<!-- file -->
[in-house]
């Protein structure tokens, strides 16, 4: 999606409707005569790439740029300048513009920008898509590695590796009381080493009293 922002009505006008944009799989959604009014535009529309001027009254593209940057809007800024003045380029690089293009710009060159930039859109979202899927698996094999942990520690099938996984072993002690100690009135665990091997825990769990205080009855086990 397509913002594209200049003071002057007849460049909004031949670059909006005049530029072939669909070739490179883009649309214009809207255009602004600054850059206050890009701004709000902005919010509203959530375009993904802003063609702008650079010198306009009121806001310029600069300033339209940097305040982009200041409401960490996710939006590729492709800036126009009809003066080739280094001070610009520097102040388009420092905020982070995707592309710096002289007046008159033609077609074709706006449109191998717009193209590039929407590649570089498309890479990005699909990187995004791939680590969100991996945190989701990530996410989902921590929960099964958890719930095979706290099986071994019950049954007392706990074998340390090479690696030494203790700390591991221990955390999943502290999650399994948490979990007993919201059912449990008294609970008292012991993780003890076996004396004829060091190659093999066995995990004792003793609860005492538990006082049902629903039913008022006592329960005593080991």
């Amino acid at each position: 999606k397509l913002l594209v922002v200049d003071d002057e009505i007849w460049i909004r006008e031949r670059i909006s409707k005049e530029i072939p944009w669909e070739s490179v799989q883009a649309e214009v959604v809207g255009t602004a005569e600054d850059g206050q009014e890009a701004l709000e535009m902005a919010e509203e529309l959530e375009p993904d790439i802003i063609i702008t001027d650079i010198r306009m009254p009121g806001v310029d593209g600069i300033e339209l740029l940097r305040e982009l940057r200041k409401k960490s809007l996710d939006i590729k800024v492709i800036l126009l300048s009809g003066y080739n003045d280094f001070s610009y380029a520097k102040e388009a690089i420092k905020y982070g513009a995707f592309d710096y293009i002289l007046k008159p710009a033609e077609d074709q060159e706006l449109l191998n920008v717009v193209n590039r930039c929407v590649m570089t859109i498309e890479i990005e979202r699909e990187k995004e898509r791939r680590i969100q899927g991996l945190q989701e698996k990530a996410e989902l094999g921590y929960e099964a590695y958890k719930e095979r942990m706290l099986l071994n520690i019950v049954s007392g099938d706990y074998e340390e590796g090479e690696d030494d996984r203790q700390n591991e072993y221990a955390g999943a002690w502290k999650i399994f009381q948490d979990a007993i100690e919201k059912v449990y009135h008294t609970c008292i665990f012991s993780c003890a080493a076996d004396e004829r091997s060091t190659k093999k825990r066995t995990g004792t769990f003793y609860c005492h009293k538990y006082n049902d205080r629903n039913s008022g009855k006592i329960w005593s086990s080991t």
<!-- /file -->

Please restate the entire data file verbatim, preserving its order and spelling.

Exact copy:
[in-house]
């Protein structure tokens, strides 16, 4: 999606409707005569790439740029300048513009920008898509590695590796009381080493009293 922002009505006008944009799989959604009014535009529309001027009254593209940057809007800024003045380029690089293009710009060159930039859109979202899927698996094999942990520690099938996984072993002690100690009135665990091997825990769990205080009855086990 397509913002594209200049003071002057007849460049909004031949670059909006005049530029072939669909070739490179883009649309214009809207255009602004600054850059206050890009701004709000902005919010509203959530375009993904802003063609702008650079010198306009009121806001310029600069300033339209940097305040982009200041409401960490996710939006590729492709800036126009009809003066080739280094001070610009520097102040388009420092905020982070995707592309710096002289007046008159033609077609074709706006449109191998717009193209590039929407590649570089498309890479990005699909990187995004791939680590969100991996945190989701990530996410989902921590929960099964958890719930095979706290099986071994019950049954007392706990074998340390090479690696030494203790700390591991221990955390999943502290999650399994948490979990007993919201059912449990008294609970008292012991993780003890076996004396004829060091190659093999066995995990004792003793609860005492538990006082049902629903039913008022006592329960005593080991």
């Amino acid at each position: 999606k397509l913002l594209v922002v200049d003071d002057e009505i007849w460049i909004r006008e031949r670059i909006s409707k005049e530029i072939p944009w669909e070739s490179v799989q883009a649309e214009v959604v809207g255009t602004a005569e600054d850059g206050q009014e890009a701004l709000e535009m902005a919010e509203e529309l959530e375009p993904d790439i802003i063609i702008t001027d650079i010198r306009m009254p009121g806001v310029d593209g600069i300033e339209l740029l940097r305040e982009l940057r200041k409401k960490s809007l996710d939006i590729k800024v492709i800036l126009l300048s009809g003066y080739n003045d280094f001070s610009y380029a520097k102040e388009a690089i420092k905020y982070g513009a995707f592309d710096y293009i002289l007046k008159p710009a033609e077609d074709q060159e706006l449109l191998n920008v717009v193209n590039r930039c929407v590649m570089t859109i498309e890479i990005e979202r699909e990187k995004e898509r791939r680590i969100q899927g991996l945190q989701e698996k990530a996410e989902l094999g921590y929960e099964a590695y958890k719930e095979r942990m706290l099986l071994n520690i019950v049954s007392g099938d706990y074998e340390e590796g090479e690696d030494d996984r203790q700390n591991e072993y221990a955390g999943a002690w502290k999650i399994f009381q948490d979990a007993i100690e919201k059912v449990y009135h008294t609970c008292i665990f012991s993780c003890a080493a076996d004396e004829r091997s060091t190659k093999k825990r066995t995990g004792t769990f003793y609860c005492h009293k538990y006082n049902d205080r629903n039913s008022g009855k006592i329960w005593s086990s080991t």